Psalm 123 and 124 can be read as a pair, with Psalm 123 as the prayer and Psalm 124 as the reply. In the first psalm, the people pray to God and ask him to express mercy. We can join with the psalmist in this request, acknowledging God is capable and willing to extend mercy to us.
Attending the psalm of prayer for mercy, this psalm celebrates God’s delivery of the nation of Israel in the past. Like the pilgrims, we can choose to recall God’s work in our lives to give us assurance that he will act on our behalf in the future.
This psalm recounts the miracles of trusting in God whose protection is compared to the strength of mountains. While we might be tempted to look for security in other places, the psalmist prompts us that only God can provide everlasting, steady security that allows us to live at peace.
Psalm 126 proclaims that God “has done great things for us” (v. 3). The psalm recognizes the times of sorrow that bring tears but predicts God’s faithfulness to result in joy. As we recount God’s efforts on our behalf, we can look forward in hopeful expectation to the happy future of eternity in heaven even when we are suffering.
The middle psalm and the only psalm attributed to King Solomon in this compilation, Psalm 127 celebrates God’s gifts to his people, including food, sleep, and family. Emphasizing their dependence on God because unless he “builds the house, the builders labor in vain” (v. 1), the psalm draws us back to the reality that all we have comes from God’s gracious hand.
This psalm is a reminder that God has promised to bless to those who “walk in obedience to him” (v. 1). As we consider God’s authorities for us today, we can commit ourselves to faithful obedience.
Psalm 129 is a call for justice for the people who have persecuted the Israelites. The psalmist also asks God to take the past difficulties in their lives and transform them into victories. We can pray with the psalmist that God will bring justice to those who are currently being persecuted.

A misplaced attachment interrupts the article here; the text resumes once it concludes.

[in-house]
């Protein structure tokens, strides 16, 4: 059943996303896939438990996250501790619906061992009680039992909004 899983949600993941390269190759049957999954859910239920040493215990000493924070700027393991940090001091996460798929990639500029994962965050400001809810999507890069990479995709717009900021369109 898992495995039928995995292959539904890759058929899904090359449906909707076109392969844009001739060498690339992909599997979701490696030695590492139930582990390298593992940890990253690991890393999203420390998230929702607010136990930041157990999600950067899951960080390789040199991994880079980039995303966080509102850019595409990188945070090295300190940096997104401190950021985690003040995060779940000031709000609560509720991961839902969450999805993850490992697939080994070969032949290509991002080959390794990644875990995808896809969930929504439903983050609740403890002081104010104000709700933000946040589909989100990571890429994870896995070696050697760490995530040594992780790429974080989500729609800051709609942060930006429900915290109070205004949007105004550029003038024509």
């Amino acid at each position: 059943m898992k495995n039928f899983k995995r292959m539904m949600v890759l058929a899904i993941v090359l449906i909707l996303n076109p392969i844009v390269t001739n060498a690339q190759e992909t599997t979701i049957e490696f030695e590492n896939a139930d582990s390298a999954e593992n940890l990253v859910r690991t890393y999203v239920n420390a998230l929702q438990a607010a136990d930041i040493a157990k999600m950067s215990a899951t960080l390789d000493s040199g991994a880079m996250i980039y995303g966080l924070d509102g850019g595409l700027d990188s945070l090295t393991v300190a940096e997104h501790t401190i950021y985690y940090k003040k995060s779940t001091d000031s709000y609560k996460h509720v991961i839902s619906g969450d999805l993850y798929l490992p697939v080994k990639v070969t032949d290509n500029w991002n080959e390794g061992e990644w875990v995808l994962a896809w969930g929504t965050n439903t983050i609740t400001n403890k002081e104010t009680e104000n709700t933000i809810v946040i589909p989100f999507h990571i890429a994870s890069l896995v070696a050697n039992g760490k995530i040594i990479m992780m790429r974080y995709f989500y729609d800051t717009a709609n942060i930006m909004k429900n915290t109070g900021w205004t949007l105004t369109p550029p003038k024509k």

Psalm 130 is a psalm of confession that recognizes the deeps of sin but remains hopeful because of the assurance of God’s forgiveness and guaranteed love. Like the psalmist, perhaps we need to take time to consider areas where we need to confess sin and express repentance for our actions and attitudes.
One of the shortest psalms with only three verses, Psalm 131 is a prayer of utter reliance and trust in God. This psalmist pictures this theme as a content child with her mother. During Lent, we can contemplate the things we are tempted to place our trust in for security and instead seek to put our hope in God alone.
Psalm 132 recalls the joy Israel encountered when David brought the ark to Jerusalem and celebrates the promise of a coming Messiah. Looking back at the realization of that promise in Jesus, we can praise God for his faithfulness to his promises and thank Jesus for being willing to die for us so that we might experience salvation.
Filled with vivid metaphors, this psalm recalled the pilgrims of the benefits of living together in unity despite their differences as they came together to dedicate the festivals in Jerusalem. While there are still many ways that we might be different from our brothers and sisters in Christ, we have the more blessing of the Spirit that unites us over all possible divisions.
The final psalm in the Psalms of Ascent is a benediction and blessing for the people. As the pilgrims prepare to return to their houses, they are given a blessing to take with them on their journey. In the same way, receive this biblical blessing for the path ahead of you. “The LORD bless you and keep you; the LORD make his face glitter on you and be gracious to you; the LORD turn his face toward you and give you peace” (Numbers 6:24-26).